After a true epic track like Relight My Fire, it’s almost as if anything else will be an anticlimax. Dan doesn’t disappoint though. He unleashes Just For You, another slice of good-time, party music and becomes like a one-man band, playing every instrument except the congas. Like other tracks, a pounding rhythm section and piano are at the heart of the action, while congas, harmonies and Dan’s powerful, uplifting vocal drives the arrangement along at breakneck. Backing vocalists answer his call, while flourishes of piano add to the track’s uplifting, good-time party sound. This is definitely the album you want as the soundtrack for your next party. Making a good thing even better, is Dan’s virtuoso, jazzy performance on the piano, with punchy harmonies accompanying him. Again, poppy hooks are in plentiful supply, while Dan’s joyous, good-time, party music is guaranteed to make put a smile on your face and make your party swing. 

I Love Makin’ Music could be Dan Hartman’s theme tune, given how prolific an artist he was. The tempo drops slightly, but Phil Houghton’s wah-wah guitar, Larry Washington’s congas and Craig Peyton’s electric vibes ensure this is another slice of joyful, good-time music. Dan’s vocal is sultry and sassy, with the constant pounding beat and growling horns accompanying him. Phil adds the unmistakable sound of his wah-wah guitar, while soulful harmonies interject. Later, Larry Washington’s congas and Craig’s vibes punctuate the arrangement as disco, funk and soulful harmonies are fused. This results in another hook-laden slice irresistibly catchy music from Dan Hartman.

Closing Relight My Fire is Free Ride a track that instantly grabs your attention. Guitars licks that sound as if they belong on a Chic album are joined by dramatic bursts of drums and with that, the track bursts into life. Dan’s lead vocal is accompanied by backing vocals while a driving, dance-floor arrangement unfolds. Searing, sizzling guitar, percussion and congas accompany his vocal, while electric vibes add to the drama. Rocky guitars and piano both play their part in the dramatic, pounding arrangement as soaring harmonies join the fray. It’s another breathtaking musical roller-coaster ride, one that lasts seven-minutes, with twists and turns aplenty in-store. During that journey, Dan fuses rock, funk, soul and of course disco, adding in plenty of poppy hooks and powerful, joyous vocals. 

Although Dan Hartman’s third album Relight My Fire only lasts six songs, they’re six slices of pop perfection set to a pulsating disco beat. It’s uptempo, uplifting and joyous music, designed to put a smile on your face and get you up on your feet dancing. Sadly, Dan was just a year too late in releasing Relight My Fire. If he’d released Relight My Fire in 1978, not 1979, then we’d be talking about Relight My Fire as one of disco’s Magnus Opus’. Unfortunately, disco’s bubble had burst by the time Relight My Fire was released. By then, disco had lost its popularity and disco was something of a musical pariah. So, when Relight My Fire was released, it wasn’t to critical acclaim and commercial success, it was into a very different musical landscape. Now thirty-three years later, we’ve the opportunity to reassess Relight My Fire and give it the critical acclaim it quite rightly deserves.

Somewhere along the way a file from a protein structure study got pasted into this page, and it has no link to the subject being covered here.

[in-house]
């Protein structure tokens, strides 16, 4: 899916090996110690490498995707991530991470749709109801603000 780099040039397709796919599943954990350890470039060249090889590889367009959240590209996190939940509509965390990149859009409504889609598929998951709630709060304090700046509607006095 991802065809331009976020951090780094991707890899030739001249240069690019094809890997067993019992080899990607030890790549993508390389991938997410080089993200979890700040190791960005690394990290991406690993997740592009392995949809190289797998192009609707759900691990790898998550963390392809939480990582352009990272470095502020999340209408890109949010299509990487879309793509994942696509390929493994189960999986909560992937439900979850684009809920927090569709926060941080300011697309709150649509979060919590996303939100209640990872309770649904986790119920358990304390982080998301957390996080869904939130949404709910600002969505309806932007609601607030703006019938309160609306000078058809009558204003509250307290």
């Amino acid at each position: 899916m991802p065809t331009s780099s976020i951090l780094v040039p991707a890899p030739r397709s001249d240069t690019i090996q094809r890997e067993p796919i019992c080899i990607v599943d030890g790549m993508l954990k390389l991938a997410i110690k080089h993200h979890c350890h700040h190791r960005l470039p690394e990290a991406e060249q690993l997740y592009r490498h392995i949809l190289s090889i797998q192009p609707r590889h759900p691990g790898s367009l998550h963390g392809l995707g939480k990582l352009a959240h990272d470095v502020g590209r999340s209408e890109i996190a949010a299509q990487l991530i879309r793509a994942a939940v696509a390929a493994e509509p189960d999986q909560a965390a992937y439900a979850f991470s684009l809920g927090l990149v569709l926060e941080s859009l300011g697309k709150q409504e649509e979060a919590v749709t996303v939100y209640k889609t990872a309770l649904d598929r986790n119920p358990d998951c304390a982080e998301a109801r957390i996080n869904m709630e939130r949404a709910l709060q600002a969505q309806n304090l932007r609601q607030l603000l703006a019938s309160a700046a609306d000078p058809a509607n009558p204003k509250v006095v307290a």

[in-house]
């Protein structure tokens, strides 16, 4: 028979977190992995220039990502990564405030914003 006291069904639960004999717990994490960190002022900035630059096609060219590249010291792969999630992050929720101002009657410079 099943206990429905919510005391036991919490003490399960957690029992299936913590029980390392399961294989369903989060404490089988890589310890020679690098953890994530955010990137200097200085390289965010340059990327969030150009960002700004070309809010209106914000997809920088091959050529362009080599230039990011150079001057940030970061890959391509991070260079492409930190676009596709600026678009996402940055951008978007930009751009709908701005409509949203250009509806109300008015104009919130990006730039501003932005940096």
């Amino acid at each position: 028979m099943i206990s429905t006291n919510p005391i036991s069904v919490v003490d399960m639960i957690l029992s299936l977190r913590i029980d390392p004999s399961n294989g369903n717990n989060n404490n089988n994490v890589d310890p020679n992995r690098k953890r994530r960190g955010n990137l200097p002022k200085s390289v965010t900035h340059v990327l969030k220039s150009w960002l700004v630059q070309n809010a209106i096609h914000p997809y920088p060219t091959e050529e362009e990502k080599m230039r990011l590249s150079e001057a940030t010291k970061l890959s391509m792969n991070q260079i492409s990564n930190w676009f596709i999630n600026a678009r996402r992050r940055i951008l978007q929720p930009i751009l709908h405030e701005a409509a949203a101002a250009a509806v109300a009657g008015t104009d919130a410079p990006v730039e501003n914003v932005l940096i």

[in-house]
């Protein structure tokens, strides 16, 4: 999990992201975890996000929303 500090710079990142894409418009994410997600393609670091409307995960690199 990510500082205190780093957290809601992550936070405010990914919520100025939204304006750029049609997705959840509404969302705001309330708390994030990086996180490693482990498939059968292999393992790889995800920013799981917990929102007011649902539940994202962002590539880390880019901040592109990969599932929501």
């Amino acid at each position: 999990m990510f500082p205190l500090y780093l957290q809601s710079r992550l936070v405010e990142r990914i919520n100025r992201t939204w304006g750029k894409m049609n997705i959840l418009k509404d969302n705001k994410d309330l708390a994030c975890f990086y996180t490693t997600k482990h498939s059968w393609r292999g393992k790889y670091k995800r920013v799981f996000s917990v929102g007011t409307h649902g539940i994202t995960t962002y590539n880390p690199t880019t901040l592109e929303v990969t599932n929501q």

Each of the six tracks are packed full of poppy hooks and designed to stick in your memory. Opening with Hands Down, Relight My Fire continues on its journey through good-time, party music. Love Strong sees Dan the preacher basking in deserved applause, before the album’s centrepiece and masterpiece Relight My Fire. It’s a complex, multilayered track which is like a musical roller-coaster featuring Loleatta Holloway and Dan vamping their way through the ten-minute track. After that comes three more hook-laden slices of good-time, party music, Just For You, I Love Makin’ Music and Free Ride, which closes Relight My Fire. However, that isn’t the end of both versions of Relight My Fire.

Both BBR Records and Purpose Music Vaults versions of Relight My Fire have the same six bonus tracks. This includes the Historical 1979 remix and the Progressive Remix of Relight My Fire. These six tracks and Relight My Fire. So there’s nothing between them. It’s literally a toss of the coin. The sound quality is good on both versions. They bring to life Dan Hartman’s disco Magnus Opus, and its timeless, joyous good-time music, which is full of poppy hooks aplenty. Thirty-three years after its original release in 1979, Dan Hartman’s Relight My Fire is back and sounds better than ever and is perfect music for your next party. Just remember to clear your floor beforehand, as Dan Hartman’s Relight My Fire will get your party started and make sure it goes with a swing. Standout Tracks: Hands Down, Relight My Fire, Just For You and Free Ride.


Leave a Reply

Fill in your details below or click an icon to log in:

WordPress.com Logo

You are commenting using your WordPress.com account. Log Out /  Change )

Twitter picture

You are commenting using your Twitter account. Log Out /  Change )

Facebook photo

You are commenting using your Facebook account. Log Out /  Change )

Connecting to %s

This site uses Akismet to reduce spam. Learn how your comment data is processed.

%d bloggers like this: